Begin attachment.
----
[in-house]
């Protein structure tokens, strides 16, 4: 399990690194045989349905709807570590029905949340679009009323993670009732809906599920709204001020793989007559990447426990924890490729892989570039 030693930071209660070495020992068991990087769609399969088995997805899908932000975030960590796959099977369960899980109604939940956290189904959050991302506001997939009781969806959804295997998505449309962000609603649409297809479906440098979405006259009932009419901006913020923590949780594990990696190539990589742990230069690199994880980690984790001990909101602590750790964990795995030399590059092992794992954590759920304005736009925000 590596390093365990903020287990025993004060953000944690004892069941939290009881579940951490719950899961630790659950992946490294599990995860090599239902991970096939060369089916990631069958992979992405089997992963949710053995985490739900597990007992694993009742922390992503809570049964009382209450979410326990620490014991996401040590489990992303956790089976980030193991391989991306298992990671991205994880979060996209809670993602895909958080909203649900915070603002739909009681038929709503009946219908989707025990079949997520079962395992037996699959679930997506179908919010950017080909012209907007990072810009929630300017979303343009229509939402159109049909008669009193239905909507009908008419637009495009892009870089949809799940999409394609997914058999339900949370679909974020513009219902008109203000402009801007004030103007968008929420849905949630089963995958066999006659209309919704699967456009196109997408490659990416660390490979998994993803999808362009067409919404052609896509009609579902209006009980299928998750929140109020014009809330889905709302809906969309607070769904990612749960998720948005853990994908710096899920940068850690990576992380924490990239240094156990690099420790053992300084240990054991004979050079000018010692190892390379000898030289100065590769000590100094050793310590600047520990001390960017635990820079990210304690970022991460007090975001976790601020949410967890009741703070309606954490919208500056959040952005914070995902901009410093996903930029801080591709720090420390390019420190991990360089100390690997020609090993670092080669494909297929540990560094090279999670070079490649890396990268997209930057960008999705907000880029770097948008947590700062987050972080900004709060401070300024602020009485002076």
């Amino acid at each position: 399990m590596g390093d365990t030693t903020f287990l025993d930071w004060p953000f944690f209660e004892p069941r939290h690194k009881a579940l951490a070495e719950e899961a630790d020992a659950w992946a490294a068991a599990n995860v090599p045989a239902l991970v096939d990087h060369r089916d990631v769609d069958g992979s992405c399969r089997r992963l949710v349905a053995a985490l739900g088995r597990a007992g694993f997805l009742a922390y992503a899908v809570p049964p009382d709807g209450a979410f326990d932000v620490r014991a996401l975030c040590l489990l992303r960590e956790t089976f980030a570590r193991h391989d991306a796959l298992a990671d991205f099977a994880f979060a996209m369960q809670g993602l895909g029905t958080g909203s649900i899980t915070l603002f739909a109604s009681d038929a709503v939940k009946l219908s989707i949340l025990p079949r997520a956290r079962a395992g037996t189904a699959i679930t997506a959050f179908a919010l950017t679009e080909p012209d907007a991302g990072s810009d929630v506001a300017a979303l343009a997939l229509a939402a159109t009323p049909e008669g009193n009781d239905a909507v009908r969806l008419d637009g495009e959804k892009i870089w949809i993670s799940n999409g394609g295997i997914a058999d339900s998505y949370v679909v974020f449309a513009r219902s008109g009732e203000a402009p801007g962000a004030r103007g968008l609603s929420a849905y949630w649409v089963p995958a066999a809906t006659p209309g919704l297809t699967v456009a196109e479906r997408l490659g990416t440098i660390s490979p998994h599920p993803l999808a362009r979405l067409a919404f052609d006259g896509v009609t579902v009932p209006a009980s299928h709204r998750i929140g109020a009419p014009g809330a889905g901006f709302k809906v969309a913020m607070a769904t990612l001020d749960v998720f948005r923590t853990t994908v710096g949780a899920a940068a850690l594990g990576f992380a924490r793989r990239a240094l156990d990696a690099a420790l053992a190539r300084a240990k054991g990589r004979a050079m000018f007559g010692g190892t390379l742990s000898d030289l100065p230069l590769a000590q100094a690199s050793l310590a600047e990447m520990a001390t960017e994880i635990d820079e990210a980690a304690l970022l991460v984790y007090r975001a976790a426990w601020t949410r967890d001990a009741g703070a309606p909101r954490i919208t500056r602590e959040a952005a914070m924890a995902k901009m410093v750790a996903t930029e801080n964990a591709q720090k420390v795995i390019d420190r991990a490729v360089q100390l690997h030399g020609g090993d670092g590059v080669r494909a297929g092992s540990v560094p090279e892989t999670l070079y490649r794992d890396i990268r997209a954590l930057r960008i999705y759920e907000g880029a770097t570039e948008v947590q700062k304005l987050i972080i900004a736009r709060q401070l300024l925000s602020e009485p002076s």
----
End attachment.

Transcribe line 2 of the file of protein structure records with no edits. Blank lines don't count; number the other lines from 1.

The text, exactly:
């Protein structure tokens, strides 16, 4: 399990690194045989349905709807570590029905949340679009009323993670009732809906599920709204001020793989007559990447426990924890490729892989570039 030693930071209660070495020992068991990087769609399969088995997805899908932000975030960590796959099977369960899980109604939940956290189904959050991302506001997939009781969806959804295997998505449309962000609603649409297809479906440098979405006259009932009419901006913020923590949780594990990696190539990589742990230069690199994880980690984790001990909101602590750790964990795995030399590059092992794992954590759920304005736009925000 590596390093365990903020287990025993004060953000944690004892069941939290009881579940951490719950899961630790659950992946490294599990995860090599239902991970096939060369089916990631069958992979992405089997992963949710053995985490739900597990007992694993009742922390992503809570049964009382209450979410326990620490014991996401040590489990992303956790089976980030193991391989991306298992990671991205994880979060996209809670993602895909958080909203649900915070603002739909009681038929709503009946219908989707025990079949997520079962395992037996699959679930997506179908919010950017080909012209907007990072810009929630300017979303343009229509939402159109049909008669009193239905909507009908008419637009495009892009870089949809799940999409394609997914058999339900949370679909974020513009219902008109203000402009801007004030103007968008929420849905949630089963995958066999006659209309919704699967456009196109997408490659990416660390490979998994993803999808362009067409919404052609896509009609579902209006009980299928998750929140109020014009809330889905709302809906969309607070769904990612749960998720948005853990994908710096899920940068850690990576992380924490990239240094156990690099420790053992300084240990054991004979050079000018010692190892390379000898030289100065590769000590100094050793310590600047520990001390960017635990820079990210304690970022991460007090975001976790601020949410967890009741703070309606954490919208500056959040952005914070995902901009410093996903930029801080591709720090420390390019420190991990360089100390690997020609090993670092080669494909297929540990560094090279999670070079490649890396990268997209930057960008999705907000880029770097948008947590700062987050972080900004709060401070300024602020009485002076």